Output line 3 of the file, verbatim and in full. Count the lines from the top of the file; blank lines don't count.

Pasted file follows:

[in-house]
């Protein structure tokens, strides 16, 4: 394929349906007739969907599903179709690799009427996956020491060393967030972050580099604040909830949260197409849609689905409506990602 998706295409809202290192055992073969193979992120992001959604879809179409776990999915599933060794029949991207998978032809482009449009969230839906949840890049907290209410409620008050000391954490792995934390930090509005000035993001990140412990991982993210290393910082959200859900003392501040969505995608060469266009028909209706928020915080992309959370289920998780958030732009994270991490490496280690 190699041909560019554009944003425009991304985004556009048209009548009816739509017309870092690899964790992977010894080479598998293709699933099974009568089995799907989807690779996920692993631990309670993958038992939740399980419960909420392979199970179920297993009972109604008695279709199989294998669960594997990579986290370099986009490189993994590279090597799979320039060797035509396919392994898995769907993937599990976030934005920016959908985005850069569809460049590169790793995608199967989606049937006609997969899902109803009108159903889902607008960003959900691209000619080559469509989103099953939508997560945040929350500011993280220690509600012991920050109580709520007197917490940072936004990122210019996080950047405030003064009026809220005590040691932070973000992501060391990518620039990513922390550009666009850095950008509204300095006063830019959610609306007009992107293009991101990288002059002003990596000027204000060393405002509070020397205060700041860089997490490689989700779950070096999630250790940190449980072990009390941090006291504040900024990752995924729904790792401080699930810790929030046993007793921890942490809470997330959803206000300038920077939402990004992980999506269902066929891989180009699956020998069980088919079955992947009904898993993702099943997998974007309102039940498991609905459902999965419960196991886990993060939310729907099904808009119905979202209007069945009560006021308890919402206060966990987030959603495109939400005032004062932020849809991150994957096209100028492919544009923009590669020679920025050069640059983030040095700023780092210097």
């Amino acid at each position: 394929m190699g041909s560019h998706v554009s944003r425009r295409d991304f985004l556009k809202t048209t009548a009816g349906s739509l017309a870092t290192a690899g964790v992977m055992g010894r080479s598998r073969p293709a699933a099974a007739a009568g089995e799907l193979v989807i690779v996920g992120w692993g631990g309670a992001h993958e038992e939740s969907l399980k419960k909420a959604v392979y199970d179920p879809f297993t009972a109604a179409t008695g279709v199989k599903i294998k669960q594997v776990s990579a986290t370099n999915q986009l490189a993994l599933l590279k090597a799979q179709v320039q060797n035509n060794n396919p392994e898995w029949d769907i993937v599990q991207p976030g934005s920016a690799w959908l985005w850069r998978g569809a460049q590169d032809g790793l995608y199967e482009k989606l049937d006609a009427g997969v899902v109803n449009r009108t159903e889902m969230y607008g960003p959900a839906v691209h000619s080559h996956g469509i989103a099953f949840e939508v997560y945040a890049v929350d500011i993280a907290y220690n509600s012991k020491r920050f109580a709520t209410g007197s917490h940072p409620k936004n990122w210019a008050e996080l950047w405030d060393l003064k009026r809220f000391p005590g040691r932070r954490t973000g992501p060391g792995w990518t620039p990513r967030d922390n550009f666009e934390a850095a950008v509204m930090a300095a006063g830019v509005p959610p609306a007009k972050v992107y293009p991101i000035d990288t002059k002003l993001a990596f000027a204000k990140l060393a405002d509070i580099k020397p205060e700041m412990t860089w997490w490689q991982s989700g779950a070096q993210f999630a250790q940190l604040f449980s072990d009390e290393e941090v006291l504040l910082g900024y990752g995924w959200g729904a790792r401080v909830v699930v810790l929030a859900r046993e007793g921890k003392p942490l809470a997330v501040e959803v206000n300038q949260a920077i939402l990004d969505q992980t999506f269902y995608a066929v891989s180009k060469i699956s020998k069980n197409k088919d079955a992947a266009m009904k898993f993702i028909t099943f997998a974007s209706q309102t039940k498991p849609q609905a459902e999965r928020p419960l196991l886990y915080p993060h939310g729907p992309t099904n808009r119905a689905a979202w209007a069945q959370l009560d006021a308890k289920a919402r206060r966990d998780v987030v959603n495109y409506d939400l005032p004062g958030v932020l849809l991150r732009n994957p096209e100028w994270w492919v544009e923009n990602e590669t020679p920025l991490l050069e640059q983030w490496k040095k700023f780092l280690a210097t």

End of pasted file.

């Amino acid at each position: 394929m190699g041909s560019h998706v554009s944003r425009r295409d991304f985004l556009k809202t048209t009548a009816g349906s739509l017309a870092t290192a690899g964790v992977m055992g010894r080479s598998r073969p293709a699933a099974a007739a009568g089995e799907l193979v989807i690779v996920g992120w692993g631990g309670a992001h993958e038992e939740s969907l399980k419960k909420a959604v392979y199970d179920p879809f297993t009972a109604a179409t008695g279709v199989k599903i294998k669960q594997v776990s990579a986290t370099n999915q986009l490189a993994l599933l590279k090597a799979q179709v320039q060797n035509n060794n396919p392994e898995w029949d769907i993937v599990q991207p976030g934005s920016a690799w959908l985005w850069r998978g569809a460049q590169d032809g790793l995608y199967e482009k989606l049937d006609a009427g997969v899902v109803n449009r009108t159903e889902m969230y607008g960003p959900a839906v691209h000619s080559h996956g469509i989103a099953f949840e939508v997560y945040a890049v929350d500011i993280a907290y220690n509600s012991k020491r920050f109580a709520t209410g007197s917490h940072p409620k936004n990122w210019a008050e996080l950047w405030d060393l003064k009026r809220f000391p005590g040691r932070r954490t973000g992501p060391g792995w990518t620039p990513r967030d922390n550009f666009e934390a850095a950008v509204m930090a300095a006063g830019v509005p959610p609306a007009k972050v992107y293009p991101i000035d990288t002059k002003l993001a990596f000027a204000k990140l060393a405002d509070i580099k020397p205060e700041m412990t860089w997490w490689q991982s989700g779950a070096q993210f999630a250790q940190l604040f449980s072990d009390e290393e941090v006291l504040l910082g900024y990752g995924w959200g729904a790792r401080v909830v699930v810790l929030a859900r046993e007793g921890k003392p942490l809470a997330v501040e959803v206000n300038q949260a920077i939402l990004d969505q992980t999506f269902y995608a066929v891989s180009k060469i699956s020998k069980n197409k088919d079955a992947a266009m009904k898993f993702i028909t099943f997998a974007s209706q309102t039940k498991p849609q609905a459902e999965r928020p419960l196991l886990y915080p993060h939310g729907p992309t099904n808009r119905a689905a979202w209007a069945q959370l009560d006021a308890k289920a919402r206060r966990d998780v987030v959603n495109y409506d939400l005032p004062g958030v932020l849809l991150r732009n994957p096209e100028w994270w492919v544009e923009n990602e590669t020679p920025l991490l050069e640059q983030w490496k040095k700023f780092l280690a210097t």